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My Bahian garden, a letter to Grandma ‘Nado

Guaimum, one of the colorful characters to be found in a Bahian garden.

Abacaxi! Pineapple are one of the few plants that can thrive in our nutrient poor sand.

Dear Gramma Nado-

I thought you might be interested to see some of the things we have growing here at our Brasilian beach house.  My childhood is full of memories of you and your garden; the raspberries eaten straight off the shrub, the bounty of tomatoes, beans, rhubarb, cucumbers and even  currants and grapes.  We ate them fresh all summer; and got to enjoy them all winter as homemade preserves, jams and jellies. So I have always had a bit of a knack for plants, which I credit to growing up with your garden and the one my parents planted every year while we were kids.  I’m using all my learned know-how to make our yard here a tropical paradise, but every day I discover how different the plants and environment are here, only 13 degrees south of the equator.

Living on the beach means no soil! Only nutrient poor sand.

Living on the beach means no soil! Only nutrient poor sand.

Our first problem is: we don’t actually have soil, or dirt or even clay.  Our house is situated only 60 meters from the high water of the ocean, so everything is sand, sand, sand.  Fresh water drains away through the sand quickly, there are hardly any nutrients and everything is blasted by the salt wind coming off of the ocean every day.  The right kind of palm trees can handle it, and a few other plants, but most get their leaves fried by the sun and salt.  I have had to move quite a few plants to the other side of the house where they are protected from the “Salito” (salt air in portuguese), it doesn’t matter how much fresh water I give them, the salt air and constant sea breeze slowly burn their leaves brown until they die or I move them.

Crazy blue flower vine.  Once established, it will cover everything!

Crazy blue flower vine. Once established, it will cover everything!

Although, away from the ocean side, we have some plants that are practically a menace.  There is a lavender, blueish flowered vine that will climb anything and cover everything, and fast!  It literally can grow 5 cm (or more!) in a 24 hr period, I measured it once.  It creeps, crawls, entwines, wraps around, covers and chokes everything it encounters.  Gary says it’s a “Zombie” vine, and I think he may be right. It’s a little hard to get it started, but once established, it will take over everything.  We should have killed a huge bank of it (it was attacking our neighbors roof, and pulling off the spanish tiles) but after hacking all the branches off, all the leaves gone, only a few sad stalks remaining, and only 3 months later you can’t even tell anything ever happened.  EEEEVVVVIIILLLLLL!!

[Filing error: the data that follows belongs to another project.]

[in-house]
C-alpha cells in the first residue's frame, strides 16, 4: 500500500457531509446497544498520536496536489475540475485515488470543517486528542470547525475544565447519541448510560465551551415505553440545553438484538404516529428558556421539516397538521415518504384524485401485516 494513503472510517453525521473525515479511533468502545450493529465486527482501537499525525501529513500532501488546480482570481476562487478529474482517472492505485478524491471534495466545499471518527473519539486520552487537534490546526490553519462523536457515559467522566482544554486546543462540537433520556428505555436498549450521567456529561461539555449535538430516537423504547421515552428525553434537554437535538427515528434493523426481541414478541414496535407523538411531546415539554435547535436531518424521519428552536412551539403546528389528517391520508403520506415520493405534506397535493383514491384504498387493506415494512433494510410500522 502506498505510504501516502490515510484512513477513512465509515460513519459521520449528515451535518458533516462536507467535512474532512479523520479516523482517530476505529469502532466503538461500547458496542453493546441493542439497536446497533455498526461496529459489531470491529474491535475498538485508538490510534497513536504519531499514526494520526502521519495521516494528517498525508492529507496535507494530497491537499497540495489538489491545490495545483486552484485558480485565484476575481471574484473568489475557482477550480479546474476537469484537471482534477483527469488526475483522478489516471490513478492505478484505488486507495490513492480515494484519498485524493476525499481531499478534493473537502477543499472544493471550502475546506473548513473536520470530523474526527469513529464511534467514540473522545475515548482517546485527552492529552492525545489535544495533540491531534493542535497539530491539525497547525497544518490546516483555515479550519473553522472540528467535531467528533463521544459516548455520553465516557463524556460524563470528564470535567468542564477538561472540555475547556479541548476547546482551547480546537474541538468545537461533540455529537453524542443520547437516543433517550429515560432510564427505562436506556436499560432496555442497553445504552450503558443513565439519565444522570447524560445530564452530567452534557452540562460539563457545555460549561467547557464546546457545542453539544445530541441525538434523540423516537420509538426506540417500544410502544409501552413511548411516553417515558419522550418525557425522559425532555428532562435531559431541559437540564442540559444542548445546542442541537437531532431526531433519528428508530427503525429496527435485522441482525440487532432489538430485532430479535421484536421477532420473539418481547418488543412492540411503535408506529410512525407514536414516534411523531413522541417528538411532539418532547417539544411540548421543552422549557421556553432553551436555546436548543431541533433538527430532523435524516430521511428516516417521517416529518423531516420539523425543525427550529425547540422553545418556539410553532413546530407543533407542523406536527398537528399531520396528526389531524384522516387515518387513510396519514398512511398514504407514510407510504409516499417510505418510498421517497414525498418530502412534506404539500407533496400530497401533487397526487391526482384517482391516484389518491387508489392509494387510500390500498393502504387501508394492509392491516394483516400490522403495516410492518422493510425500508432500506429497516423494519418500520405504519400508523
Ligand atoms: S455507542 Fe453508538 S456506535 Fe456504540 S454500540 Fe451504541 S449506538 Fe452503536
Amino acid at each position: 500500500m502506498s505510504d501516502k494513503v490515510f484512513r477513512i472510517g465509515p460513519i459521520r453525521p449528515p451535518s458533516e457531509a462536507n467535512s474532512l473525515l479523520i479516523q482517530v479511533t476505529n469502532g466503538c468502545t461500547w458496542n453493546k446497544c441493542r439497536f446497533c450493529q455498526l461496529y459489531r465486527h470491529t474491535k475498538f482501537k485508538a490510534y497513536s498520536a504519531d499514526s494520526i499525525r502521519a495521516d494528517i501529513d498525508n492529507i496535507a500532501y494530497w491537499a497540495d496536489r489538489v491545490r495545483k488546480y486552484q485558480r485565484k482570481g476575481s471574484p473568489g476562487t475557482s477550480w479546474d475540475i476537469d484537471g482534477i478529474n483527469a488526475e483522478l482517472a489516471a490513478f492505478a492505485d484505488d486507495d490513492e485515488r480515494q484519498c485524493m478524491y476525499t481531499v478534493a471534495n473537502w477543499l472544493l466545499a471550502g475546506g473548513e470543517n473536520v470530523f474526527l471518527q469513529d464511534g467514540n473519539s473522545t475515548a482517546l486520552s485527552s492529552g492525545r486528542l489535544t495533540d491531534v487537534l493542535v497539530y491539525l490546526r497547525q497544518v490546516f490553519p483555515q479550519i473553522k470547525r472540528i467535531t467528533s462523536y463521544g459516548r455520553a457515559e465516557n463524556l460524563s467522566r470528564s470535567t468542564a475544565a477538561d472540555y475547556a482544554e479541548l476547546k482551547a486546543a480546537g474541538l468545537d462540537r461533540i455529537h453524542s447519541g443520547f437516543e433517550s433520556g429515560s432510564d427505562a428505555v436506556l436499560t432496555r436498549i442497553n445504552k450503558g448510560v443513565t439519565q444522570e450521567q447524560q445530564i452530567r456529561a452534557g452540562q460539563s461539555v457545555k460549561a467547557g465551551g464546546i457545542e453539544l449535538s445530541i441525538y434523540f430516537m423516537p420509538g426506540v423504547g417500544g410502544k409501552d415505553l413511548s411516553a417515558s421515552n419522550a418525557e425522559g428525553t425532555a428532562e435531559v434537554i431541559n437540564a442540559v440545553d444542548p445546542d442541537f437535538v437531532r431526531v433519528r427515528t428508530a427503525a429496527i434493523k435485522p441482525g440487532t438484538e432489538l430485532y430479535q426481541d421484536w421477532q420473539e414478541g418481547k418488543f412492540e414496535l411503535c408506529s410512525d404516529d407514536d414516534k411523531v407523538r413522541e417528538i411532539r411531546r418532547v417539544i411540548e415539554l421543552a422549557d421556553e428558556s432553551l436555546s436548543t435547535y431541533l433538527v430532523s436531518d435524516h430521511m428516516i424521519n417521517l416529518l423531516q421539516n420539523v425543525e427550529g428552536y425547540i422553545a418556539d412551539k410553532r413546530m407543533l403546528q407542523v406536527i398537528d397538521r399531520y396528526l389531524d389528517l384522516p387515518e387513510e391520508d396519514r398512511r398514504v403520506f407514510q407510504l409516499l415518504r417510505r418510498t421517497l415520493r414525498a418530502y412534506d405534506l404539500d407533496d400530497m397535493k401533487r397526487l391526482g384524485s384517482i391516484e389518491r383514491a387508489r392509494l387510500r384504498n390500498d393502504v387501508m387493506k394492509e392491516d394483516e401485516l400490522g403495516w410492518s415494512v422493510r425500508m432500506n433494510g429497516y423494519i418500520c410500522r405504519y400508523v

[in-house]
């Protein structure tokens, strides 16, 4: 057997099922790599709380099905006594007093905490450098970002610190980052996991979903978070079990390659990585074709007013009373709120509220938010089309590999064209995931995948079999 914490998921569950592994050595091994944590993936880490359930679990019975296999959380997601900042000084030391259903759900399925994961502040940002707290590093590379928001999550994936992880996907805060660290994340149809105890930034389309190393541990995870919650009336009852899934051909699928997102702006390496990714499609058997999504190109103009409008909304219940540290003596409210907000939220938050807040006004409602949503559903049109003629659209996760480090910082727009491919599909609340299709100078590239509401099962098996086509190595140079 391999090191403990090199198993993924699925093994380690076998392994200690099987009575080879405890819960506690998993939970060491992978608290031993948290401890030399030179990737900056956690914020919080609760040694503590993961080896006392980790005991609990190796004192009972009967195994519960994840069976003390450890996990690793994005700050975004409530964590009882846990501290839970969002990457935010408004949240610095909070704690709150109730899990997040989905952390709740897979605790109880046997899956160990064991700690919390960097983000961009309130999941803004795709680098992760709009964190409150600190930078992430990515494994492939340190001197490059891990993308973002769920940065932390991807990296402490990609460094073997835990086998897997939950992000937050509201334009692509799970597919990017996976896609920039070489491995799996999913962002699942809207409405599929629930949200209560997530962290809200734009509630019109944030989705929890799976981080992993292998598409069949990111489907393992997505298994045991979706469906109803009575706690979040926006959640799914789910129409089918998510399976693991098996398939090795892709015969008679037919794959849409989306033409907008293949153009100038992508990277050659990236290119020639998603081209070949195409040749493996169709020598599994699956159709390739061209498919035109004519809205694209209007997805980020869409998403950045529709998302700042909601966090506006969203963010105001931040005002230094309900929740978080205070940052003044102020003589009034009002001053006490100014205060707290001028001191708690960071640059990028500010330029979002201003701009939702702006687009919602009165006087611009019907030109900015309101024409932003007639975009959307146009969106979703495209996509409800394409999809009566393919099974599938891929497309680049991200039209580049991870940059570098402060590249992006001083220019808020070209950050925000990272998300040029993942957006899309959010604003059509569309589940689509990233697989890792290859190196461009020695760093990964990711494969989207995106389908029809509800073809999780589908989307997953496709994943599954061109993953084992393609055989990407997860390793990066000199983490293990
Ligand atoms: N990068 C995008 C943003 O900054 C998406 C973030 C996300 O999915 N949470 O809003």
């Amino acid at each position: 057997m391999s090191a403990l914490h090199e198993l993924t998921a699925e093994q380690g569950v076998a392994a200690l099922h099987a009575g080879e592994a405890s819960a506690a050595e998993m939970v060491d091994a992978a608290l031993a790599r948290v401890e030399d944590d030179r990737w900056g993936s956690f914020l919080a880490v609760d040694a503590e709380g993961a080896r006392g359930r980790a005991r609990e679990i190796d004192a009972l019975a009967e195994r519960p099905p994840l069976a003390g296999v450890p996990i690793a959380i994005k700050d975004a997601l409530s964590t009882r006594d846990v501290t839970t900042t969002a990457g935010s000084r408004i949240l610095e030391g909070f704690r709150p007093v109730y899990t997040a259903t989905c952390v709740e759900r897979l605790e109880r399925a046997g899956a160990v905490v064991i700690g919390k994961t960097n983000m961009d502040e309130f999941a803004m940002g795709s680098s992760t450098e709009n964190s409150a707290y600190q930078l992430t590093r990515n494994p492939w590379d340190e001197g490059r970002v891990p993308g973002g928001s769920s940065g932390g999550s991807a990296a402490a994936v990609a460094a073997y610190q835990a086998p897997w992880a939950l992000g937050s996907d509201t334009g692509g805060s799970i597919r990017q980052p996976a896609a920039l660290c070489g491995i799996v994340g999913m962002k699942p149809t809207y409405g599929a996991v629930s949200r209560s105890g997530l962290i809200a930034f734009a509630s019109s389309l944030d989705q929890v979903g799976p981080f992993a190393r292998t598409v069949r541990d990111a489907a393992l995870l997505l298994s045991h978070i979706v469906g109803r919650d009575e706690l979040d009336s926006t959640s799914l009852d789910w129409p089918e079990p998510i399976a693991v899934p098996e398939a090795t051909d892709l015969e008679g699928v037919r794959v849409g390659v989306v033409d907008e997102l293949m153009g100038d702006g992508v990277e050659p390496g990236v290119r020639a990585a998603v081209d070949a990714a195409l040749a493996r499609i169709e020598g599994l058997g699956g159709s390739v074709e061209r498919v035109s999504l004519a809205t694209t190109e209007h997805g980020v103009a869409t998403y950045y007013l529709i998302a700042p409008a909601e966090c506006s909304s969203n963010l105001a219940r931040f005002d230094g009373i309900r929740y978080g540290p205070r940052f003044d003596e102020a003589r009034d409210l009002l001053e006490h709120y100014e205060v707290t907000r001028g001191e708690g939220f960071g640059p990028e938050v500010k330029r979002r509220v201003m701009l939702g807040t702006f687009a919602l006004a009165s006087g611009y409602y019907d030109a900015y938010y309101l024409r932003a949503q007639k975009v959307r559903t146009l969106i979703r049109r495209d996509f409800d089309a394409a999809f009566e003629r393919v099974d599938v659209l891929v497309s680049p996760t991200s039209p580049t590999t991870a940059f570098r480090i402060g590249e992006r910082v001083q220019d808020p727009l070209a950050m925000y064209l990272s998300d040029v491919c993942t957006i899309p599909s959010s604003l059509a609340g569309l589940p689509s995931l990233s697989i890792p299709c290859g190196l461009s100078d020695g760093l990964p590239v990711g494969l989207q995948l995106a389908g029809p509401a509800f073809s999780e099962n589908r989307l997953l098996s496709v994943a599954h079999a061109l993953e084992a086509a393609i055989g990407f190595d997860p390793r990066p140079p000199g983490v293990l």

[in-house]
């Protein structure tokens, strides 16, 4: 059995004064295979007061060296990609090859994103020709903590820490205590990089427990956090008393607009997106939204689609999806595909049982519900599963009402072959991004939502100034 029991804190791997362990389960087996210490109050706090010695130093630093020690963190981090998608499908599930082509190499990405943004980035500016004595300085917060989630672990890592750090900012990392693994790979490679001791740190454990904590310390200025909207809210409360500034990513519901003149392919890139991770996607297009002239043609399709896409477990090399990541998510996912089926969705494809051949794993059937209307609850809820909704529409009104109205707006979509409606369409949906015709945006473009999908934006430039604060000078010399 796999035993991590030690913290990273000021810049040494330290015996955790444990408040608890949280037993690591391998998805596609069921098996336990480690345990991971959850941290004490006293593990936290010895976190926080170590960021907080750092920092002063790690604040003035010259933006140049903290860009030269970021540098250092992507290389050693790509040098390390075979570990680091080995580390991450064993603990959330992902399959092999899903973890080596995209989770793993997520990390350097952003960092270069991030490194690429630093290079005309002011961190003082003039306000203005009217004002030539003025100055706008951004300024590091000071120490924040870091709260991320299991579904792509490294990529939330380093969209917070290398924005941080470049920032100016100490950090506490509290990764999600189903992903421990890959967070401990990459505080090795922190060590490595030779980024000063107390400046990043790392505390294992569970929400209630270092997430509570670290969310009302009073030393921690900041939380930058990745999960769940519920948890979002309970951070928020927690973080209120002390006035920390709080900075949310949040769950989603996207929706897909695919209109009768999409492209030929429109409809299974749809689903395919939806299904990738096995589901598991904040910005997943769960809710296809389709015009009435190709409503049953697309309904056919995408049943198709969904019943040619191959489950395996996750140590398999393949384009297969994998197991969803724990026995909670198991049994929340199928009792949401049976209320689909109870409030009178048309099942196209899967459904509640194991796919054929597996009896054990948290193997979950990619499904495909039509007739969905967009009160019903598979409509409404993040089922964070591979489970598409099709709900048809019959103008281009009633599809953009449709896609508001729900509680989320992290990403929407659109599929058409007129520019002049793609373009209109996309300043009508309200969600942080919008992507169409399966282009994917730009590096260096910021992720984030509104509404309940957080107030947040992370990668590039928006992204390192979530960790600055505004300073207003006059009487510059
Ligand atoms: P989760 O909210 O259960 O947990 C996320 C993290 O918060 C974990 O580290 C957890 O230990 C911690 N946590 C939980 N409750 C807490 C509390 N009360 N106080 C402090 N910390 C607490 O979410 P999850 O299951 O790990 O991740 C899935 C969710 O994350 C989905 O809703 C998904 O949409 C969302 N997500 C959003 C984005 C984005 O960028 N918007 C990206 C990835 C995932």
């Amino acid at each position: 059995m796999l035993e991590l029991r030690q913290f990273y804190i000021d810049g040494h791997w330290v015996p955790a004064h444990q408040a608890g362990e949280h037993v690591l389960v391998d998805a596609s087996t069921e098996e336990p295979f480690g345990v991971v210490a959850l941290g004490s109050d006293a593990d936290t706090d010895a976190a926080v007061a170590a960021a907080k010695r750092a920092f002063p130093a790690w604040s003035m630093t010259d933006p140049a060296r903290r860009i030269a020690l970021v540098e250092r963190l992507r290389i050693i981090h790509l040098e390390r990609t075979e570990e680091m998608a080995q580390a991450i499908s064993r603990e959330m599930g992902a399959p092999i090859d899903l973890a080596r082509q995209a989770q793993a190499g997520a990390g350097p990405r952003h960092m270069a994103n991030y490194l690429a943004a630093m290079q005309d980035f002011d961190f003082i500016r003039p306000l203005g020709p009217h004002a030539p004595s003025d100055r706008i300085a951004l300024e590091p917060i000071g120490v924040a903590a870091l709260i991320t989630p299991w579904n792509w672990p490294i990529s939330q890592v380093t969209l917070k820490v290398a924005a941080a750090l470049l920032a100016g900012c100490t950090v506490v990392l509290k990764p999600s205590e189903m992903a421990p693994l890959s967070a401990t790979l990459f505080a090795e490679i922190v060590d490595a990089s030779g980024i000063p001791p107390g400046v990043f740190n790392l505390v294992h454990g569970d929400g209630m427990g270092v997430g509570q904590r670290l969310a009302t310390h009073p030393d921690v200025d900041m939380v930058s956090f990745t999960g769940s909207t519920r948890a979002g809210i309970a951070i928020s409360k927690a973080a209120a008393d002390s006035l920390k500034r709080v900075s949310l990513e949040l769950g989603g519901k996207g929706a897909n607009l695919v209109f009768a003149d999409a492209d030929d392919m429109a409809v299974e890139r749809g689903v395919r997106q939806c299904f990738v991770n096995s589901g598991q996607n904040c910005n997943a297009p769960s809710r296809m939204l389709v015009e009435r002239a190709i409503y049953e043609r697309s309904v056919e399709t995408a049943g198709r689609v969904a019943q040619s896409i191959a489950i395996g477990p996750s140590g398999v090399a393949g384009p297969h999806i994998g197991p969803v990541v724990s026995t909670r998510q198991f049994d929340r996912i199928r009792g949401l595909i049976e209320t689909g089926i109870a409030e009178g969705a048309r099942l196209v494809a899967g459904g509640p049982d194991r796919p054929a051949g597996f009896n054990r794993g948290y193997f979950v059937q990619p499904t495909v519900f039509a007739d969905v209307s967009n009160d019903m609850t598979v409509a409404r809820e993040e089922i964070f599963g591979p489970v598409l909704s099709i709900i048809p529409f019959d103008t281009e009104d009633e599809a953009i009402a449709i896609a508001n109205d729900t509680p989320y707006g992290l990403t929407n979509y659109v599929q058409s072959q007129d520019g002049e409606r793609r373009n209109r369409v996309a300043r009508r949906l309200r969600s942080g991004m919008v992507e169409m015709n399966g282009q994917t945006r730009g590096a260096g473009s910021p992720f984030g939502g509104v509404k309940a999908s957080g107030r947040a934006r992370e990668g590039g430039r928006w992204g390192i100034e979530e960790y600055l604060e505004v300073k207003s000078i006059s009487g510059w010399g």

Sadly the borboletas were kind of boring, brown and white patterned. See all the leafless branches around and in the background, and the vine had just made flowers (which normally would have =fruits!)  Oh well.

Speaking of crazy total conquest vines, maracuja rates up there on the highly unkillable scale.  Maracuja is Passionfruit, and it is also a super fastgrowing conquistador vine.  But!  vulnerable to the offspring of certain butterflies, I just discovered.  I had a vine that went over the wall to my neighbors, climbed their trees, banana plants, the electricity wire, covered several square meters (not kidding) and was completely denuded of all foliage within 3 days by: hungry, hungry caterpillars.  Really.  But now the caterpillars have become butterflies and flown away, and the hacked back vine is now staging it’s comeback tour, the stunted remains are already starting new shoots.


Rescued plants thriving in their pots.

I have also been lucky to have many gardenista friends that have given me many roots, cuttings, stalks, and baby plants to start (thanks Katharina, Sabine, Anjo), and I’ve had much success with these.  I’ve even ‘rescued’ some plants from the roadside or construction sites that are doing quite well.  Including banana, cana lily, and others I can’t even name.


Cana lily I found by the roadside, which is happily spreading all over the place.

At any rate, I enjoy very much propagating new plants, and seeing the new little ones becoming big healthy ones




Gary built me a work bench to plot, plan and plant at!

Gary built me a work bench to plot, plan and plant at!es, and every time I work in the garden, I think of you, Gramma ‘Nodo.  Especially when the fruit trees give fruit.  If the day comes when they don’t, I will tell them: “Make fruits, or Gramma ‘Nodo will have you cut down!”  I remember from you: sometimes the best gardener must be a ruthless gardener.

I will always think of you whilst working in any garden.  With so much love,thank you Gramma ‘Nodo!


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